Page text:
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Chapter 6: Making capital

investment decisions

Corporate Finance
Ross, Westerfield, and
Jaffe
Outline

1. Relevant/incremental cash flows


2. An example
3. The equivalent annual cost method
TVM

We need to evaluate a new project using the


TVM technique.
That is, we should discount future expected
cash flows (specifically, FCFs) back to
present time and compare PV to initial costs:
whether NPV > 0?
Discount cash flows, not earnings.
Relevant cash flows

But before we do this, a few notions about


cash flows need to be addressed.
The cash flows in the capital-budgeting time
line need to be relevant cash flows; that is
they need to be incremental in nature.
Incremental cash flows: those cash flows that
will only occur if the project is accepted.
Ask the right question

You should always ask yourself Will this


cash flow occur ONLY if we accept the
project?
If the answer is yes, it should be included in the
analysis because it is incremental.
If the answer is no, it should not be included in
the analysis because it will occur anyway.
Sunk costs

A sunk cost is a cost that has already


occurred regardless of whether the project is
accepted.
Example: consulting fee for evaluating a
project.
Sunk costs should not be taken into
consideration when evaluating a project.
Opportunity costs

Opportunity costs (OCs) are the costs of


giving up the second best use of resources.
Example: a vacant land.
Opportunity costs should be taken into
consideration when evaluating the project.
Side effects

Accepting a new project may have side effects.


Erosion occurs when a new project reduces the
sales and cash flows of existing projects.
Synergy occurs when a new project increases
the sales and cash flows of existing projects.
Cash flows due to erosion and synergy are
incremental cash flows.
An example, I

Baldwin Company is considering an investment


project: producing colored bowling balls.
The estimated life of the project: 5 years.
The cost of test marketing: $250,000.
Would be produced in a vacant building owned by the
firm; the property can be sold for $150,000 after taxes.
The cost of a new machine: $100,000.
The estimated market value of the machine at the end
of 5 years: $30,000.
An example, II

Production by year for the 5-year life: 5,000


units, 8,000 units, 12,000 units, 10,000 units,
and 6,000 units.
The price of bowling balls in the first year:
$20.
The price of bowling balls will increase at 2%
per year.
No debt financing; no interest expenses.
An example, III

First-year production costs: $10 per unit.


Production costs will increase at 10% per year.
Incremental/marginal corporate tax rate: 34%.
An initial investment (at year 0) in net working
capital: $10,000.
NWC at the end of each year will be equal to 10% of
sales for that year.
NWC at the end of the project is zero.
An example, IV
Depreciation

Depreciation for tax purpose in the U.S. is based


on the Modified Accelerated Cost Recovery
System (MACRS).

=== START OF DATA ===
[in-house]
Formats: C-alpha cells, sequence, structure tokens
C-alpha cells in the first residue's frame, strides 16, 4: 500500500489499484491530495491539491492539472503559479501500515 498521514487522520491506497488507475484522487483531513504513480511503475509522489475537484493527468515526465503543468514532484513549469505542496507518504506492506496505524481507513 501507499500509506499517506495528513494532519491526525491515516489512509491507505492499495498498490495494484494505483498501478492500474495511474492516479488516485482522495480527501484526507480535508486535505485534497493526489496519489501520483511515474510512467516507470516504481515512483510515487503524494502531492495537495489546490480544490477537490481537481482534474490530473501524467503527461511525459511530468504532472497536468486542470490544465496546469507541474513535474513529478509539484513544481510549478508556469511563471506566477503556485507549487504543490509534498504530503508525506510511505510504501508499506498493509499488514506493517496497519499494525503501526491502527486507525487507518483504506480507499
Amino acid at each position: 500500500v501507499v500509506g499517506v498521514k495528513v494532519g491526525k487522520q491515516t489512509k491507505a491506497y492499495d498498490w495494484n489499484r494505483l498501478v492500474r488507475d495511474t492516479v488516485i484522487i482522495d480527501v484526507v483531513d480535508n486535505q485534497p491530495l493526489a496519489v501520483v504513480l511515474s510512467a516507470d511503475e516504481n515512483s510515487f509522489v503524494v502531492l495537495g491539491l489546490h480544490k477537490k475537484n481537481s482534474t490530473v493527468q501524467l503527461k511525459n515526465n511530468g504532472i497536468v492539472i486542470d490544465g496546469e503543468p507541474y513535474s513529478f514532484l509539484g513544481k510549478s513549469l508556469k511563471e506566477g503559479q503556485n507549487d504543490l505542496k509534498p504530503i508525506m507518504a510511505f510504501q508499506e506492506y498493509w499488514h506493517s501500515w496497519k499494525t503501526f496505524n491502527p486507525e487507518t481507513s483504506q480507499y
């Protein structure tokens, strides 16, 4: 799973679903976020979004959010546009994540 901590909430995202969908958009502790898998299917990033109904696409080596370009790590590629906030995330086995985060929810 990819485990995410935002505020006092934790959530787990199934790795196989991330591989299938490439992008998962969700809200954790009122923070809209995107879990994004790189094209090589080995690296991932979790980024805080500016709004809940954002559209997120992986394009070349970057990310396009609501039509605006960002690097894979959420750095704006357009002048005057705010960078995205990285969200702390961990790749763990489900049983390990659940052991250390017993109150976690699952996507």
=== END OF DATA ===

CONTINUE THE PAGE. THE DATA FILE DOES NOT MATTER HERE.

See Table 6.3 (p. 176) for IRS depreciation
schedule.
For a 5-year depreciation, the depreciation
schedule is: 20% (year 1), 32% (year 2), 19.2%
(year 3), 11.5% (year 4), 11.5% (year 5), and 5.8%
(year 6).
An example, V
After-tax salvage cash flow

OCF = sales costs taxes.


The estimated salvage market value of the machine
is 30% of $100,000; that is, $30,000.
The machine will have been depreciated to 5.8% of
$100,000 at that time; that is, $5,800.
The taxable amount is $24,200 ($30,000 - $5,800).
The after-tax salvage cash flow is: $30,000 (34%
$24,200) = $21,772.
An example, VI
Decision

Ifthe nominal discount rate (cost of equity) is


less than 16%, we accept the project.
In other words, if the discount rate is higher
than 16%, we have a negative NPV.
NPV

The firm uses no debt. Thus the appropriate


discount rate is the cost of equity.
Suppose that cost of equity is 15%.
NPV = 5473.43 (> 0).
An example, VII
Alternative definitions of OCF

Inour previous calculation, we used the top-


down approach to compute OCF ( = sales
costs taxes).
Another 2 alternative methods: the bottom-up
method, and the tax shield method.
See pp. 186-189.
The equivalent annual cost method

This method is useful (1) when one tries to


choose between 2 machines of unequal
lives, or (2) whether one should replace an
existing machine with a new one.
Whereas a general capital budgeting
problem is often computed in nominal terms,
the equivalent annual cost (EAC) method
works best in real terms.
Nominal vs. real
2 machines with unequal lives

Revenues per year are the same, regardless


of machine.
The nominal discount rate (NR) is 13.3%.
The expected inflation rate (E(I)) is 3%. The
real discount rate (RR) is 10%.
(1 + NR) = (1 + RR) (1 + E(I))
(1 + 13.3%) = (1 + 10%) (1 + 3%).
Real cost outflows w/ real
discount rate
Equivalent annual cost

One needs to use real (nominal) discount rate to


discount real (nominal) cash flows.
For A, the EAC is $321.05.
798.42 PV; 3 N; 10 I/Y; CPT PMT.
For B, the EAC is $289.28.
916.99 PV; 4 N; 10 I/Y; CPT PMT.
B has a lower equivalent annual cost. We
should choose B.
End-of-chapter

Concept questions: 1-12.


Questions and problems: 1-20.